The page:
As for time, some of the projects need to be completed by a certain date or a certain time in the future. If the project cannot be completed by that time, then there is no point in allocating any resource for it and in starting working on it. For example, some of the European companies have taken several measures to ensure that the passing on to the EURO will have no impact on the company's business. However, as the EURO was introduced in 1999, if the project could not be completed by then, there was no point in starting it at all.
Money again plays a crucial role in project selection and I am referring here to the entire financial analysis that needs to be performed before a project is selected. Of course, cost, related to the budget of the company, needs to be taken into consideration first. If the cost of the project is too high, then one cannot reasonably start work on it. However, we may find ourselves in a situation where the project with the high cost is of utmost importance for many of the company's strategic drivers. In this case, the company needs to evaluate carefully whether the cost of the project is justified, taken into consideration additional elements, such as the capacity of completing it on time
The second money-related issue regards the future benefit of the project to be completed. There are several financial formulas that can be used, the most notable being the Net Present Value and the Internal Rate of Return. The net present value calculates the actualized future cash flows of a project in the next years and compares it to the initial cost (it is assumed that the project generates future cash flows). If the net present value is greater than the cost of the project, then the project is viable from a NPV perspective, because it generates positive cash flows surpassing the cost of the projects.
As for the internal rate of return, this is a measure that estimates the return rate of the project by calculating the rate for which the NPV is zero. Why is this important? We are to assume that the company has a certain cost of capital, that is, the cost of equity and debt. If the return of a project is lower than this rate, the company should ask itself why this project should be included in the portfolio, because it means that the project brings less benefit than the company's cost of capital.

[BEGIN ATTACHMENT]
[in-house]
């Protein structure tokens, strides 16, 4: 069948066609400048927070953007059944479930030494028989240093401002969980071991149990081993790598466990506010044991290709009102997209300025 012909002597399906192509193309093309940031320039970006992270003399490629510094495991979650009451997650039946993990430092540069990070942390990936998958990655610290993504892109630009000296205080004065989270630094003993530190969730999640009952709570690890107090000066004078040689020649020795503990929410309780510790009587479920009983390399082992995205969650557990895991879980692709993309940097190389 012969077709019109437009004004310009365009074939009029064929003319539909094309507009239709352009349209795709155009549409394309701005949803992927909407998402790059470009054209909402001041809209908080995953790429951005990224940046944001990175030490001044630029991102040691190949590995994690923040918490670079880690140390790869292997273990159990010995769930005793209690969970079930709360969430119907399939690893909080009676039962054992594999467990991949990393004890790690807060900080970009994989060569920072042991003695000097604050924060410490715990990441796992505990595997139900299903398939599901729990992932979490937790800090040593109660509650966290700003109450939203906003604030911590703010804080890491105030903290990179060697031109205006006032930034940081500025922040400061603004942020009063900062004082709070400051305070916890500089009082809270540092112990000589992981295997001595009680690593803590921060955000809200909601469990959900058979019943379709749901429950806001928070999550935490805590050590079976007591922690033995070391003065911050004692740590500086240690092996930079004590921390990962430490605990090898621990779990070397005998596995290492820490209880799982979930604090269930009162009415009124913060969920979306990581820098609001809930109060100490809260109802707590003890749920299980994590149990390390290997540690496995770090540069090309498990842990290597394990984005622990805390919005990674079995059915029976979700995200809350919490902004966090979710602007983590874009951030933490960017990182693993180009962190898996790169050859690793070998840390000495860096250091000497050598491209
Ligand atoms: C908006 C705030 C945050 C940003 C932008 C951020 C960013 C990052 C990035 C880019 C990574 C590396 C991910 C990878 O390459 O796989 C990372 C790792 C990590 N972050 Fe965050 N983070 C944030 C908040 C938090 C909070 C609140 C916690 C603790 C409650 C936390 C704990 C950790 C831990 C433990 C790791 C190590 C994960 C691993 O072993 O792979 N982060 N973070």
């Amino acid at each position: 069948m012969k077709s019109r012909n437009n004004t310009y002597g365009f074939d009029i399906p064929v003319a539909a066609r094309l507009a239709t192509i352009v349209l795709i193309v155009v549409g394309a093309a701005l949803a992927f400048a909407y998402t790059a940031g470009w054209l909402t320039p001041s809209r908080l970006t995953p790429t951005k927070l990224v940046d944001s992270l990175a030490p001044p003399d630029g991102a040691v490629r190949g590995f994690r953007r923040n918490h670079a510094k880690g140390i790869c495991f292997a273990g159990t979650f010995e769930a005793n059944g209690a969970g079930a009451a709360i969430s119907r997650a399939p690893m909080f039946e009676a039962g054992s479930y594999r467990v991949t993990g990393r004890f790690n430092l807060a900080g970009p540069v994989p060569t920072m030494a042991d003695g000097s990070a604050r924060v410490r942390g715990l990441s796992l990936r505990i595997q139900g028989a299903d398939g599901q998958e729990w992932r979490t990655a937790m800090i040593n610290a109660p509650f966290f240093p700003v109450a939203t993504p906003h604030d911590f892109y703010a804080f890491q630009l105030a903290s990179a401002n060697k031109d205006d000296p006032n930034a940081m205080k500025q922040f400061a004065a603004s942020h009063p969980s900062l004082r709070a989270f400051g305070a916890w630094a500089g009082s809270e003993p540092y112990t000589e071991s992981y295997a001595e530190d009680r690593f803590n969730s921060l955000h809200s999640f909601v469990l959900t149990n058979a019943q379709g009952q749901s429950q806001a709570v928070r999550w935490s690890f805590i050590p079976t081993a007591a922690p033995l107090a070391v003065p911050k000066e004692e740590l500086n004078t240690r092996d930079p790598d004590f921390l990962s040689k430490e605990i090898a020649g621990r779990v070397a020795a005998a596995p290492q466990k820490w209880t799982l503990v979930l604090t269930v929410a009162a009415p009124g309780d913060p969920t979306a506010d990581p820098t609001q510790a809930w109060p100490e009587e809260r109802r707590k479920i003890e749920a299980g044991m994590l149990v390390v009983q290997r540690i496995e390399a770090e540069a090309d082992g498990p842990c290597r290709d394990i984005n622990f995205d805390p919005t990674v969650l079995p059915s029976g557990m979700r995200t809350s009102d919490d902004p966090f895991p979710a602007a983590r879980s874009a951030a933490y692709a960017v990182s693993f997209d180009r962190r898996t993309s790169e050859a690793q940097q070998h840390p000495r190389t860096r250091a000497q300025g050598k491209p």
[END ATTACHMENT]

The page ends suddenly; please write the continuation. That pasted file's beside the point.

We may assume now that the company has made a selection in the set of projects and that it now has a definite portfolio of projects that it will pursue in the next years. The second phase of project management refers to managing that portfolio and its resources.
The most important part of the manage phase is managing the human resources. We should always keep in mind the fact that a project will most likely span a longer period of time, during which many things can happen. In terms of human resource, people may be subsequently fired, may go on vacation or may go on maternity leaves. All these can influence substantially work on the project, to a degree where some of the projects from the portfolio may be suspended in time, because there aren't enough people to work on it. However, suspending these projects is a tough job as well. Several specialized software programs, like Microsoft Project, are used to best allocate resources when such situations do occur. Of course, it is preferable that these situations are recognized and dealt with when the initial selection is made, however, as I have said, project life span is a couple of years in average and it is to be assumed that changes can occur during this period.
Another thing related to human resource that needs to be taken into consideration is work migration, from one project to another. This may be a successful mean to cover the work teams that are left without some of its members, by using some of the projects where there is an extra amount of human resource.
The money element needs to be carefully looked into when managing a project. We may assume that the project had an initial estimated budget. We may also assume that that budget may often be too small or that additional problems may arise on the way, problems which will mean increasing the project budget. However, it is to be decided whether this decision can actually be made or not. How can this be done?
Well, for once, we have to look at how much time there is…